By the Shone Wealth Management Team
Before we dive into this week’s blog post, we wanted to check in and share that we have been thinking of you all. It has been a rough couple of weeks for our country, and we are sending our support to everyone on the front lines protesting for social justice. These are tough times that we will only get through by helping and caring for each other. We stand with you and hope that today’s blog can serve as welcome respite during this difficult period.
Since the March 27 passage of the Paycheck Protection Program (PPP) as part of the massive CARES Act, the Small Business Administration (SBA), which administers the program, has approved some 4 million loans totaling $511 billion through May 23. At that time, according to an article released by the AICPA, about $138 billion remained available for additional lending to small businesses.
As with any government program that rolls out as quickly as the PPP, applicants reported numerous glitches and uncertainties while navigating the application process through their approved business lenders. Additionally, many questions surrounded certain aspects of the loan forgiveness provision, one of the principal attractions of the PPP. In its original form, the program offered forgiveness of the loan as long as at least 75% of the proceeds were used for payroll purposes (including certain employee benefit programs). But many small businesses and industry groups advocated for greater clarity in how the provisions of the loans would be interpreted and enforced. They also wanted to see some changes in the terms of the program.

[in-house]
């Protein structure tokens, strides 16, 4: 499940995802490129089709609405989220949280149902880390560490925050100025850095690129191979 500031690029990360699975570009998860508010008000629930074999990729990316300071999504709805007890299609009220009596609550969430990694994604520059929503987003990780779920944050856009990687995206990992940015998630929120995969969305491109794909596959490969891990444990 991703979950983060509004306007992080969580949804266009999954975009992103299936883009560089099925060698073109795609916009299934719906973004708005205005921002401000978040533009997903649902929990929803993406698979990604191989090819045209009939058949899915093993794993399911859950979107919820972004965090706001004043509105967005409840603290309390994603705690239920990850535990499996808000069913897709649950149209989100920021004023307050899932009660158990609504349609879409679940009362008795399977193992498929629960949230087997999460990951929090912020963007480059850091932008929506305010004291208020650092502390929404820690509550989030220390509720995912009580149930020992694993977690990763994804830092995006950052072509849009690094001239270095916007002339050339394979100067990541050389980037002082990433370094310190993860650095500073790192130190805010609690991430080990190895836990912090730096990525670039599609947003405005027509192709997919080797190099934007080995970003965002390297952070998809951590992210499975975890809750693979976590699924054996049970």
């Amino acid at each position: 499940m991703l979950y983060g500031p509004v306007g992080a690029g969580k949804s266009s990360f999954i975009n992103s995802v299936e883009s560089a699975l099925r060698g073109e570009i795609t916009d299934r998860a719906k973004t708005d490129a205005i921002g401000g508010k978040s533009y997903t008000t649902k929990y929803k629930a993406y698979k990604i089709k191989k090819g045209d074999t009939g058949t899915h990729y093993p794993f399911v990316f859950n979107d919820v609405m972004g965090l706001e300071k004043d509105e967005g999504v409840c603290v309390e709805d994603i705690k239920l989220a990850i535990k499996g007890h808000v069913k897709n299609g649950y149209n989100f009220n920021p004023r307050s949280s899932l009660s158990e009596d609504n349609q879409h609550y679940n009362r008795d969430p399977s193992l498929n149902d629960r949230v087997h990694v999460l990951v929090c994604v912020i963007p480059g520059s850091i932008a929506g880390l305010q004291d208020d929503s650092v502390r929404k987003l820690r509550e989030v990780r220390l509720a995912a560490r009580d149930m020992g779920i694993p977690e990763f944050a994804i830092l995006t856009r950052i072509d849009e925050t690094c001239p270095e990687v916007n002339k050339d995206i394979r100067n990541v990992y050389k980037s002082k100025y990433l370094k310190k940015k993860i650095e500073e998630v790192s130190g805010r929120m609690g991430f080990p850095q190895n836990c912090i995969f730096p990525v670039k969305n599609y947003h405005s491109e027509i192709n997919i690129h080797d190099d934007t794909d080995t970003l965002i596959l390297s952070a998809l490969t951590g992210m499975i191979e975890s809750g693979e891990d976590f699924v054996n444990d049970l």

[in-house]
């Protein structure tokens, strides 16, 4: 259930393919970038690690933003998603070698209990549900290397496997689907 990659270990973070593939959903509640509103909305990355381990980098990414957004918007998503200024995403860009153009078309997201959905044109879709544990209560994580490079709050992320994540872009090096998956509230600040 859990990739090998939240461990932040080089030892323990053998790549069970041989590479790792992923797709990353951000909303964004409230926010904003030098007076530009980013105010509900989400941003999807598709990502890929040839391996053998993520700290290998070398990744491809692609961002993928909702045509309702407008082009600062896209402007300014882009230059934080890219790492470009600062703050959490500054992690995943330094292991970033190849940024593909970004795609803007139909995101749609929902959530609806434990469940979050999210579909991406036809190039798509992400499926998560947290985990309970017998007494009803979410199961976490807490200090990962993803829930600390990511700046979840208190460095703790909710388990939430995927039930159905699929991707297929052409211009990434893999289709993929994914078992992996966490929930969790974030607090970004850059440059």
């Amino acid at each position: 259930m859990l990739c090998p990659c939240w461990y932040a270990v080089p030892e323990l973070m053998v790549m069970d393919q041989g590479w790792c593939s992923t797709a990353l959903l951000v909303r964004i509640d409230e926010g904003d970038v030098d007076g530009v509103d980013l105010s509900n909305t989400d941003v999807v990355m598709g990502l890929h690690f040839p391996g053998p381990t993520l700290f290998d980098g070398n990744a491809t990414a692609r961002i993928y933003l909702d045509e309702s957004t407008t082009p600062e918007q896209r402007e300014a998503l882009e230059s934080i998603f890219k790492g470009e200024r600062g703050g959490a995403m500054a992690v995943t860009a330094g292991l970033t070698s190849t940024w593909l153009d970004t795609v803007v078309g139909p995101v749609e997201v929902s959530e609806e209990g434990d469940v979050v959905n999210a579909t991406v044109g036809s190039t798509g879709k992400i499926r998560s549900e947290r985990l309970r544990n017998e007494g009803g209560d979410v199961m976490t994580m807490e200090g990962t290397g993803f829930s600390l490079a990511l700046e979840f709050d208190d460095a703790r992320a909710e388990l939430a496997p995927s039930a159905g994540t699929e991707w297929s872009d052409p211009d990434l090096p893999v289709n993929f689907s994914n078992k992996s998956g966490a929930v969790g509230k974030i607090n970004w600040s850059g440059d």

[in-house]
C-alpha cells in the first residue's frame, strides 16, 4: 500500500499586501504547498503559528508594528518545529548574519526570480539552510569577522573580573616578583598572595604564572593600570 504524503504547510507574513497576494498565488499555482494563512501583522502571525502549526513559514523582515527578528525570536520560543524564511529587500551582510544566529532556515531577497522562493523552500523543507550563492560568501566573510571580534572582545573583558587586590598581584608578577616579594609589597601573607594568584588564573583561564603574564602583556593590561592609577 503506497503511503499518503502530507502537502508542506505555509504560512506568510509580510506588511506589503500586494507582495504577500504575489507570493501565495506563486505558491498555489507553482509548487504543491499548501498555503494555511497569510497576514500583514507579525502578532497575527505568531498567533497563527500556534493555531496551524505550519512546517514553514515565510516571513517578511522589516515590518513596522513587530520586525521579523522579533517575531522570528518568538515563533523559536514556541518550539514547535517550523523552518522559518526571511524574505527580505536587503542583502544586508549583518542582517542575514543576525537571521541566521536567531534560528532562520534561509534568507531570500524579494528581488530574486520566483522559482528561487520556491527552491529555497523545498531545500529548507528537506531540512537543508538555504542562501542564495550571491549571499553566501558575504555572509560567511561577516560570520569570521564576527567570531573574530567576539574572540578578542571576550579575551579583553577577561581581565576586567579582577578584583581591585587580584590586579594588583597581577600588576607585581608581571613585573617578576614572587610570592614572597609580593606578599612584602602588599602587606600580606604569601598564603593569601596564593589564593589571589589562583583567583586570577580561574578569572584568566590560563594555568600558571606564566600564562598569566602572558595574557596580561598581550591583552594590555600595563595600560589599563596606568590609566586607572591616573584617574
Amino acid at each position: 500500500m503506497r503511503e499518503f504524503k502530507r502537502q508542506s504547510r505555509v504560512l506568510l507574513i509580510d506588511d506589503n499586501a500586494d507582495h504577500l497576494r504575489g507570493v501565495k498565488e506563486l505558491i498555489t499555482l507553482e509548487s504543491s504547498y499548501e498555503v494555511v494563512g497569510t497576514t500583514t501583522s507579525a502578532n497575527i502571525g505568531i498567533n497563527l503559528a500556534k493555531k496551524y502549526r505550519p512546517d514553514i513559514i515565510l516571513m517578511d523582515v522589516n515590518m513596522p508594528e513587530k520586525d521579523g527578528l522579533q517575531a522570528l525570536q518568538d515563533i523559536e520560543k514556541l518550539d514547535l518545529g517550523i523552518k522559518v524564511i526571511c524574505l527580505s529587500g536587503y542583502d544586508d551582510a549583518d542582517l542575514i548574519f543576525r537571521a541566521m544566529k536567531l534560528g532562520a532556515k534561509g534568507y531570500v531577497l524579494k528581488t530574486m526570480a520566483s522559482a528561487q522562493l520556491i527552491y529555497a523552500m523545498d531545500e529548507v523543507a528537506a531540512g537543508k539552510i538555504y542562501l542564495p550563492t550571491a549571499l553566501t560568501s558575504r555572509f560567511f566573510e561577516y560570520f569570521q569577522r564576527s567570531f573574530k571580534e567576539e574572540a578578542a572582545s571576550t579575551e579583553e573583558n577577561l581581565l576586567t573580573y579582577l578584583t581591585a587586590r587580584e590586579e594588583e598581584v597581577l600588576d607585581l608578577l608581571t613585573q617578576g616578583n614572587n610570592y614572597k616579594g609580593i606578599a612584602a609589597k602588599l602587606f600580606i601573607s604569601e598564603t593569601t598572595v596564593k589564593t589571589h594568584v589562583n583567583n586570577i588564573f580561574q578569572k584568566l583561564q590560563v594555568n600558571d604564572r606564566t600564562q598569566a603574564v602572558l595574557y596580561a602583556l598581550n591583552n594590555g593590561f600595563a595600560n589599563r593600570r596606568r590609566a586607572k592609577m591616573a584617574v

In response, the bipartisan Paycheck Protection Program Flexibility Act (PPPFA) of 2020 was passed by both houses of Congress and signed by President Trump on June 5. Reacting to advocacy by industry groups, the bill makes some significant changes to the existing PPP, including:
These changes have been generally welcomed by industry observers. However, uncertainties still remain. In a June 8 interview with ThinkAdvisor, attorney Veena Murthy indicated that the SBA should clarify whether, in addition to retaining the eight-week period for expending loan funds, employers can also retain the eight-week period for completing the rehiring process. “If the point of the law was ‘flexibility,’” she says, “then keeping the eight-week period should mean the borrower can also keep other aspects related to that period on which they’ve been making decisions all along.”
Additionally, questions have arisen about certain enforcement policies that will be used by the SBA. On June 1, the SBA released a statement in the Federal Register stipulating that loans of any size may be audited at the SBA’s discretion. If the documentation reveals that the recipient may not be eligible for the program, for the loan amount granted, or for the amount of loan forgiveness applied for, the SBA can direct the lender to refuse the application for loan forgiveness. It is likely that this wording is intended to signal that the SBA will be on the alert for possible fraud and that borrowers with good documentation who made an innocent mistake in their application will receive the benefit of the doubt. But this still points to the importance of applicants maintaining complete documentation for both the application and the communications around it.
We’ll be sure to update you with additional information that may be released regarding PPP changes, and how they may affect business owners specifically. In the meantime, please don’t hesitate to reach out to us with any questions or concerns you may have.